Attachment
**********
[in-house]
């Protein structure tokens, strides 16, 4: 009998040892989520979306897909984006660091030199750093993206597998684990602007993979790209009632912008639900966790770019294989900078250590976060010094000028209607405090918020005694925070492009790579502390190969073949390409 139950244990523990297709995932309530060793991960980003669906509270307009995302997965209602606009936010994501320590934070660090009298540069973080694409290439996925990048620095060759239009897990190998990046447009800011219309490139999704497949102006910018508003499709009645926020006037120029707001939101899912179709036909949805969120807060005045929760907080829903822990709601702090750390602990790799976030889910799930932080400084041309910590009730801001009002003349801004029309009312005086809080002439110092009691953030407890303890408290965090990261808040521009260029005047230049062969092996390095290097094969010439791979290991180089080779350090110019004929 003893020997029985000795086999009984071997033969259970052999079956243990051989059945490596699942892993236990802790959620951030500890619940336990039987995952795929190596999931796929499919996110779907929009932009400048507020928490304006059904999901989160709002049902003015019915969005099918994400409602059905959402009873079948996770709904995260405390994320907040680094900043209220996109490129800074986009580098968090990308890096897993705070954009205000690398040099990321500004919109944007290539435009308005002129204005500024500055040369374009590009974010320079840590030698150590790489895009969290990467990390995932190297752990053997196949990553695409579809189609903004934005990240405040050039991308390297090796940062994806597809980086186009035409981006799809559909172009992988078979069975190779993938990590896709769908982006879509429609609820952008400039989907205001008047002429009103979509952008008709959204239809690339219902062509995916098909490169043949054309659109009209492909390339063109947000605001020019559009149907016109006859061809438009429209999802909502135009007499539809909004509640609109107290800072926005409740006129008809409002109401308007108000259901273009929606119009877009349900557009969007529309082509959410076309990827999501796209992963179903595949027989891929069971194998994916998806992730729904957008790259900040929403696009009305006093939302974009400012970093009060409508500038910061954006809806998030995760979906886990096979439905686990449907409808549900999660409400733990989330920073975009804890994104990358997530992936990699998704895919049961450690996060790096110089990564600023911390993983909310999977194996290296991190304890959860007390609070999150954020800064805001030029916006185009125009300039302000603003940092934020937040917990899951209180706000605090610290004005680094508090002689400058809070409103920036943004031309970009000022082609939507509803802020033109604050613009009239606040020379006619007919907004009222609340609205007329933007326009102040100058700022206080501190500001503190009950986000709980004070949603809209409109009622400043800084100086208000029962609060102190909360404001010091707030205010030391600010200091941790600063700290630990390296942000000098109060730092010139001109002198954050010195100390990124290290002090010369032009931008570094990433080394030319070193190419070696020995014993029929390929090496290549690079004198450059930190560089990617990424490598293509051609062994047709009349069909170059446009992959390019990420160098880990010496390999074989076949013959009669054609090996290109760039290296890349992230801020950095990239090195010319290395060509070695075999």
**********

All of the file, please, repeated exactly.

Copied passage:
[in-house]
């Protein structure tokens, strides 16, 4: 009998040892989520979306897909984006660091030199750093993206597998684990602007993979790209009632912008639900966790770019294989900078250590976060010094000028209607405090918020005694925070492009790579502390190969073949390409 139950244990523990297709995932309530060793991960980003669906509270307009995302997965209602606009936010994501320590934070660090009298540069973080694409290439996925990048620095060759239009897990190998990046447009800011219309490139999704497949102006910018508003499709009645926020006037120029707001939101899912179709036909949805969120807060005045929760907080829903822990709601702090750390602990790799976030889910799930932080400084041309910590009730801001009002003349801004029309009312005086809080002439110092009691953030407890303890408290965090990261808040521009260029005047230049062969092996390095290097094969010439791979290991180089080779350090110019004929 003893020997029985000795086999009984071997033969259970052999079956243990051989059945490596699942892993236990802790959620951030500890619940336990039987995952795929190596999931796929499919996110779907929009932009400048507020928490304006059904999901989160709002049902003015019915969005099918994400409602059905959402009873079948996770709904995260405390994320907040680094900043209220996109490129800074986009580098968090990308890096897993705070954009205000690398040099990321500004919109944007290539435009308005002129204005500024500055040369374009590009974010320079840590030698150590790489895009969290990467990390995932190297752990053997196949990553695409579809189609903004934005990240405040050039991308390297090796940062994806597809980086186009035409981006799809559909172009992988078979069975190779993938990590896709769908982006879509429609609820952008400039989907205001008047002429009103979509952008008709959204239809690339219902062509995916098909490169043949054309659109009209492909390339063109947000605001020019559009149907016109006859061809438009429209999802909502135009007499539809909004509640609109107290800072926005409740006129008809409002109401308007108000259901273009929606119009877009349900557009969007529309082509959410076309990827999501796209992963179903595949027989891929069971194998994916998806992730729904957008790259900040929403696009009305006093939302974009400012970093009060409508500038910061954006809806998030995760979906886990096979439905686990449907409808549900999660409400733990989330920073975009804890994104990358997530992936990699998704895919049961450690996060790096110089990564600023911390993983909310999977194996290296991190304890959860007390609070999150954020800064805001030029916006185009125009300039302000603003940092934020937040917990899951209180706000605090610290004005680094508090002689400058809070409103920036943004031309970009000022082609939507509803802020033109604050613009009239606040020379006619007919907004009222609340609205007329933007326009102040100058700022206080501190500001503190009950986000709980004070949603809209409109009622400043800084100086208000029962609060102190909360404001010091707030205010030391600010200091941790600063700290630990390296942000000098109060730092010139001109002198954050010195100390990124290290002090010369032009931008570094990433080394030319070193190419070696020995014993029929390929090496290549690079004198450059930190560089990617990424490598293509051609062994047709009349069909170059446009992959390019990420160098880990010496390999074989076949013959009669054609090996290109760039290296890349992230801020950095990239090195010319290395060509070695075999």